Journal of the American College of Cardiology vol:23 issue:3 pages:772-8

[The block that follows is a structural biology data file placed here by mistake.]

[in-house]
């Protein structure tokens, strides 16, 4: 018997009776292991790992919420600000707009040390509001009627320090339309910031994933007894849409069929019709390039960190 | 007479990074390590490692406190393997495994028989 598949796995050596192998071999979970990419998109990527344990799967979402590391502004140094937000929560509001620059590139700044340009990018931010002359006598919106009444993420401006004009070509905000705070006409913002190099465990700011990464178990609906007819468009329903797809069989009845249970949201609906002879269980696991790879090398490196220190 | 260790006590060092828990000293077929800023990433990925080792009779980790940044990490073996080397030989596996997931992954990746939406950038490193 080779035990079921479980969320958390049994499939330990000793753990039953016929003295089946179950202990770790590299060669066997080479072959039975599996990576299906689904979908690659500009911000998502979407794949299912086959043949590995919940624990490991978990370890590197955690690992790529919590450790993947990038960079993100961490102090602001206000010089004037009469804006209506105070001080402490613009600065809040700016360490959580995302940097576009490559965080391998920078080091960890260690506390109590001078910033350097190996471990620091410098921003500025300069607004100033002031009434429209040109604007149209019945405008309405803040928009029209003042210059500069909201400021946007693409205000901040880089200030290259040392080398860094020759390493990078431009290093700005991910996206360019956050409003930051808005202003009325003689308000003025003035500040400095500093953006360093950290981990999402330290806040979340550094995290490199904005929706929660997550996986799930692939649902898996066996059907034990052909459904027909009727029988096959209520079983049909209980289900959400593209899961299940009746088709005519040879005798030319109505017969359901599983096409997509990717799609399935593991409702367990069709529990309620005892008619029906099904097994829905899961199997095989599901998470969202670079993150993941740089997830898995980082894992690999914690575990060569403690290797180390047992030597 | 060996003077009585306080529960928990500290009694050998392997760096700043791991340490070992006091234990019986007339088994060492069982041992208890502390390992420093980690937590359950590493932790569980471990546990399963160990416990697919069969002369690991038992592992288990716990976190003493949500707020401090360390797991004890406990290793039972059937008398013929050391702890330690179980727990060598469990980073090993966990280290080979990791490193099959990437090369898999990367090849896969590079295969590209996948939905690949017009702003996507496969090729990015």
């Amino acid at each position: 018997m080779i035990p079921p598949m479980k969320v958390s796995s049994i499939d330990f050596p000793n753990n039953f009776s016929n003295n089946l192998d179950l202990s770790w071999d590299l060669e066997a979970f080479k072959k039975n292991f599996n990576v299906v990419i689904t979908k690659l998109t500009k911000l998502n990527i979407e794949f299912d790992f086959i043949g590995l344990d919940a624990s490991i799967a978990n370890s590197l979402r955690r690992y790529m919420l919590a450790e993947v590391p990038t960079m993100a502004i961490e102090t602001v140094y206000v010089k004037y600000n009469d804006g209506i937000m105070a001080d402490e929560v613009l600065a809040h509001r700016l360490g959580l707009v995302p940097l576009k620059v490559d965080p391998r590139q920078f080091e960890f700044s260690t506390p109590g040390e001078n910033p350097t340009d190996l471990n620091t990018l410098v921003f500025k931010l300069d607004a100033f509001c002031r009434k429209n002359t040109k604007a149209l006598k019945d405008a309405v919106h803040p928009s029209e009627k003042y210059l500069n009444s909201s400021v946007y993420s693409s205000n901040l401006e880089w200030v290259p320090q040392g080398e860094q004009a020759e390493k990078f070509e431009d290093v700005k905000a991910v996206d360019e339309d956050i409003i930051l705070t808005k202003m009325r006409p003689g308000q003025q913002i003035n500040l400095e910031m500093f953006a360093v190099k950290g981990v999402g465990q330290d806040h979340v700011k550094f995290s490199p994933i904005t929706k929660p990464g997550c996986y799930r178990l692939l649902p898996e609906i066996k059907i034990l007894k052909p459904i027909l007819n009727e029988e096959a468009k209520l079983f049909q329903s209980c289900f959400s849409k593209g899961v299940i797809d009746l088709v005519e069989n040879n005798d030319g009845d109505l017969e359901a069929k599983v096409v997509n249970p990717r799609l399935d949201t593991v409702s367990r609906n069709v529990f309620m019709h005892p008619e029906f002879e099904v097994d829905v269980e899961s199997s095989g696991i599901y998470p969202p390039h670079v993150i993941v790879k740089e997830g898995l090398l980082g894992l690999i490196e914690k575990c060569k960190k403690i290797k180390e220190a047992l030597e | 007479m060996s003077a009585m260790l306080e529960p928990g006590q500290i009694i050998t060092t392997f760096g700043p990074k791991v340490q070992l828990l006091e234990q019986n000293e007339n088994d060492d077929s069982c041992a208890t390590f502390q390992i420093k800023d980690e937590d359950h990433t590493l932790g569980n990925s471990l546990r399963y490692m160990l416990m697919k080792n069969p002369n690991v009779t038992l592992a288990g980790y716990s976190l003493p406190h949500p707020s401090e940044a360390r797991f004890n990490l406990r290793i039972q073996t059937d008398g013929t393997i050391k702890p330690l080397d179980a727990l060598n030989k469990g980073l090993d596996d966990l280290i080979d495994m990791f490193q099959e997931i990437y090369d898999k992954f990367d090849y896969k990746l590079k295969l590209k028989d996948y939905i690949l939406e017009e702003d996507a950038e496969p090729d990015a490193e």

OBJECTIVES. The purpose of this study was to evaluate functional variables and morphologic correlates of chronically hypoperfused myocardium before and after revascularization. BACKGROUND. Neonates with congenital anomalous origin of the left coronary artery from the pulmonary artery (ALCAPA syndrome) develop some myocardial necrosis shortly after birth. The survivors of this event are left with a localized infarction and an almost entirely collateral circulation-dependent perfusion of the left ventricle that results in poor global left ventricular function. Survival beyond infancy is uncommon because of severe left heart failure. Revascularization, however, brings about functional recovery with good clinical outcome. The ALCAPA syndrome is thus characterized by chronic collateral circulation-dependent low perfusion, low contraction matching and potential revivability. METHODS. Five patients with ALCAPA syndrome are presented, with preoperative and postoperative clinical findings and histologic data obtained from intraoperative transmural biopsy specimens. RESULTS. The angiographically assessed preoperative ejection fraction was 33 +/- 19% (mean +/- SD). Postoperative echocardiographic follow-up revealed normal left ventricular function in all patients. Histologic study of the biopsy specimens taken from the region perfused by the anomalous artery showed a variable degree of fibrosis (51 +/- 32%). The ultrastructure of the remaining myocytes revealed viable characteristics, but a substantial percent (46 +/- 26%) showed a markedly reduced fraction of contractile material. CONCLUSIONS. These ultrastructural studies suggest delayed subcellular adaptive responses in the chronically hypoperfused myocardium of patients with ALCAPA syndrome.